2. Hot Packing:

   – Cook the beef stew according to the recipe until it reaches a simmer.

   – Fill hot, sterilized jars with the hot stew, leaving appropriate headspace as specified in the recipe.

   – Remove air bubbles by running a non-metallic utensil around the inside of the jar.

   – Wipe the jar rims with a clean, damp cloth to ensure a proper seal.

   – Place lids on the jars and screw on the rings until fingertip tight.

   – Process the jars in a pressure canner according to the recommended time and pressure for your altitude and the type of food being canned.

3. Cold Packing:

   – Layer raw beef and vegetables into hot, sterilized jars, leaving appropriate headspace.

   – Pour hot liquid (such as beef broth) over the ingredients, leaving the specified headspace.

   – Remove air bubbles and wipe jar rims as described above.

   – Place lids on the jars and screw on the rings until fingertip tight.

   – Process the jars in a pressure canner according to the recommended time and pressure for your altitude and the type of food being canned.

Always refer to a trusted canning guide or resource for specific recipes, processing times, and safety precautions when canning beef stew or any other food at home. Following proper canning procedures is essential for ensuring the safety and quality of your canned goods.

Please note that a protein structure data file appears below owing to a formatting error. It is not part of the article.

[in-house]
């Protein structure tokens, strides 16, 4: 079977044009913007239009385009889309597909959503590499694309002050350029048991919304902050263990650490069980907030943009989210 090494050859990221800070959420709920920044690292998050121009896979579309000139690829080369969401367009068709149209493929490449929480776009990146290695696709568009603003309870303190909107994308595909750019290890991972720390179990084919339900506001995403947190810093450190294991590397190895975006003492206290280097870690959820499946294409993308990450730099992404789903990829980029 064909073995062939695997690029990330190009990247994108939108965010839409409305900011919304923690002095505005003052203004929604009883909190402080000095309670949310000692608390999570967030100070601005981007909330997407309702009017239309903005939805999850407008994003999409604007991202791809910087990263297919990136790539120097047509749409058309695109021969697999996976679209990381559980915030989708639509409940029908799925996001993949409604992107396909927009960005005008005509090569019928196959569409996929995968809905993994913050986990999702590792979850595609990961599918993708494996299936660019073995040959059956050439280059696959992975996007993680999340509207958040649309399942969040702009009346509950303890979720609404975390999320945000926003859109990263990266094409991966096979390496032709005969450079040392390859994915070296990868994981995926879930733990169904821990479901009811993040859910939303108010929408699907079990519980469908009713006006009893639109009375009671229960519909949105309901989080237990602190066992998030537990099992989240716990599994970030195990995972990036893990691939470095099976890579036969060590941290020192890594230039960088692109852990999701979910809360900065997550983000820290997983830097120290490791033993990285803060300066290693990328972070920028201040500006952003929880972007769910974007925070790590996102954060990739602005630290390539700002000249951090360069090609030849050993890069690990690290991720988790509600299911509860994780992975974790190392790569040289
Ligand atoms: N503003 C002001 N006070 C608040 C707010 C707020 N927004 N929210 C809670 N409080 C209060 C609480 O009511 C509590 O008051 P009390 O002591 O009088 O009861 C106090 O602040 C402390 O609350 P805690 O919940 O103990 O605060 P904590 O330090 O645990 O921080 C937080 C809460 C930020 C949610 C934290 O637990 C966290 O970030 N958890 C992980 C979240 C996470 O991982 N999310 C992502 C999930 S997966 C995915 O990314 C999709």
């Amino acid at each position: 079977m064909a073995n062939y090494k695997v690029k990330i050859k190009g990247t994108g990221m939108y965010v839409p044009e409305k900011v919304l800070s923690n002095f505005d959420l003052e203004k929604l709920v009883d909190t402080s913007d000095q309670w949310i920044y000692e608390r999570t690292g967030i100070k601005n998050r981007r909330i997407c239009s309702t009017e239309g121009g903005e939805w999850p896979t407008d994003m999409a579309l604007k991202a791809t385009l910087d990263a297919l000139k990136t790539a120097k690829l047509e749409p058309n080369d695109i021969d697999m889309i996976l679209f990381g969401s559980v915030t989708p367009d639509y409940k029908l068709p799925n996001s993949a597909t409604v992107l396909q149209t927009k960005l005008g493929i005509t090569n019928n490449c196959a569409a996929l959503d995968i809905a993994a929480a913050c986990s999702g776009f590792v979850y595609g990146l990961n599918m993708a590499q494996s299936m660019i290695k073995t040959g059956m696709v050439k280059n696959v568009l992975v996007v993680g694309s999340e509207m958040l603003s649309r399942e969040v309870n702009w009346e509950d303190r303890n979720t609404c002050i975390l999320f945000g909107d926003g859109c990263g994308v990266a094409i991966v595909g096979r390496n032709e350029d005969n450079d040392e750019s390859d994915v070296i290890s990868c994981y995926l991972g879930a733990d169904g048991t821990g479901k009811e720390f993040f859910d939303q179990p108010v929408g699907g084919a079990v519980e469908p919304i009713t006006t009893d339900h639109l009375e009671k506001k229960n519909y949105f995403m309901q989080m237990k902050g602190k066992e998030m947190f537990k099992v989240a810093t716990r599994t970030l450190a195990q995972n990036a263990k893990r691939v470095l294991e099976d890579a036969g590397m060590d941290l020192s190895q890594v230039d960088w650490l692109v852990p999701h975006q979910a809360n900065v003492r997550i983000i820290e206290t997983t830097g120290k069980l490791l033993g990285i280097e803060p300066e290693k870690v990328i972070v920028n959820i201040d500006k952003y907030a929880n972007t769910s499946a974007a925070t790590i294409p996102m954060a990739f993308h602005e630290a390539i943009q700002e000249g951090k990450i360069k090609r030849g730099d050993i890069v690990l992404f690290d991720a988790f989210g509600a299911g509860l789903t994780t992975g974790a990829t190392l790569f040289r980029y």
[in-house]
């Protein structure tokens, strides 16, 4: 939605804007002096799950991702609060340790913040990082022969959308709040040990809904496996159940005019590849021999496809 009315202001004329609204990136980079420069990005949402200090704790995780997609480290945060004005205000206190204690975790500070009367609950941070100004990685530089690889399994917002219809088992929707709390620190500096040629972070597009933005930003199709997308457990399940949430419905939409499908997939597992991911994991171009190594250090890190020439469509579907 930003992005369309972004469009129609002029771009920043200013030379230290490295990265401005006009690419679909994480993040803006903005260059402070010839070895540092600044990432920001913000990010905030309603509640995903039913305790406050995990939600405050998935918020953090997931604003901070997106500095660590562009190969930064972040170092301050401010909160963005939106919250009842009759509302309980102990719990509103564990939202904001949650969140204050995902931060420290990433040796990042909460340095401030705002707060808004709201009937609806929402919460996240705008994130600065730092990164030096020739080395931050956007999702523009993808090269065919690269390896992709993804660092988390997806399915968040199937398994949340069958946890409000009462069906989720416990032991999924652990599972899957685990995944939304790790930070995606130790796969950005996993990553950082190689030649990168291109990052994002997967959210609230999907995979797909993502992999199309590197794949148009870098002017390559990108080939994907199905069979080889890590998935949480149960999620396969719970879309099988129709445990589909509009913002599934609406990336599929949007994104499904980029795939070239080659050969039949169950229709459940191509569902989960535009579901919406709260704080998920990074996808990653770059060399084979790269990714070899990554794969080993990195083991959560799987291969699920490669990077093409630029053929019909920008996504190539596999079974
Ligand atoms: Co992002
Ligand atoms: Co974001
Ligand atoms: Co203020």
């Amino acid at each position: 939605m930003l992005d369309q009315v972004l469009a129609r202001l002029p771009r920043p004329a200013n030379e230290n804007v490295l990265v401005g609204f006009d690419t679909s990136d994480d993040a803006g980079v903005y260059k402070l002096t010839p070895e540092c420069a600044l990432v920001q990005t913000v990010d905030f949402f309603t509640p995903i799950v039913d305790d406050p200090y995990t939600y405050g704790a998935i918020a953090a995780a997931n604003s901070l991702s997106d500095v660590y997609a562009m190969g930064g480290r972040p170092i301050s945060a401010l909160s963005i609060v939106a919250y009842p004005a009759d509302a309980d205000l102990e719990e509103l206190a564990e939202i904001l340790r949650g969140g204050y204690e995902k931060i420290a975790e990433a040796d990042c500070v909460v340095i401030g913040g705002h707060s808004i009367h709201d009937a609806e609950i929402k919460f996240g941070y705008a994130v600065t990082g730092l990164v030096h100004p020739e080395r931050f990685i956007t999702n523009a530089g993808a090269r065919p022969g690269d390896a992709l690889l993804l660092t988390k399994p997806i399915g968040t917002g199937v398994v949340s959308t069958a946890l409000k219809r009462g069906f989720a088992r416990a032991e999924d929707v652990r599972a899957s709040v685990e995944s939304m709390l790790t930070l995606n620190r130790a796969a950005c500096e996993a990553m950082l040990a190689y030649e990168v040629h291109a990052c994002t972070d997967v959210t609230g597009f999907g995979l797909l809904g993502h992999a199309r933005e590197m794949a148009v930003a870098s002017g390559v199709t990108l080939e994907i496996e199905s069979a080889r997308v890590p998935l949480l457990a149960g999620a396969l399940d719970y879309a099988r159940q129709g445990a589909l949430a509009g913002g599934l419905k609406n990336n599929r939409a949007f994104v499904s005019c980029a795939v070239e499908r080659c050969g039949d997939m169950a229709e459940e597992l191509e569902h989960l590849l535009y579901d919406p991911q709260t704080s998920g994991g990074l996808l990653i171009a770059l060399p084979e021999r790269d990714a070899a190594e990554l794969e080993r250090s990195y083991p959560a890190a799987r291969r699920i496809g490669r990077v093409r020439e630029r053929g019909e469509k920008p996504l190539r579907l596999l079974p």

Canning Beef Stew at Different Elevations

When canning beef stew at different elevations, adjust processing times and pressures according to altitude to ensure safe preservation. Higher altitudes require longer processing times and higher pressures due to the lower boiling point of water. Follow recommended adjustments from reliable sources to maintain food safety.


1. Is canned beef stew healthy?

Canned beef stew can be healthy depending on its ingredients and processing methods, but check labels for added sodium and preservatives.

2. Is canned beef stew ready to eat?

Canned beef stew is typically ready to eat after heating, but ensure it’s properly heated throughout.

3. How to improve canned beef stew?

Improve canned beef stew by adding fresh vegetables, herbs, and spices for added flavor and nutrition.

4. How do you make canned beef taste better?

Make canned beef taste better by adding fresh ingredients like onions, garlic, herbs, or a splash of vinegar for brightness.


Canned beef stew can be a convenient option, but its healthiness depends on ingredients and processing methods. It’s typically ready to eat after heating, but adding fresh vegetables and spices can enhance its flavor and nutritional value. With some simple additions, canned beef stew can be transformed into a more flavorful and satisfying meal.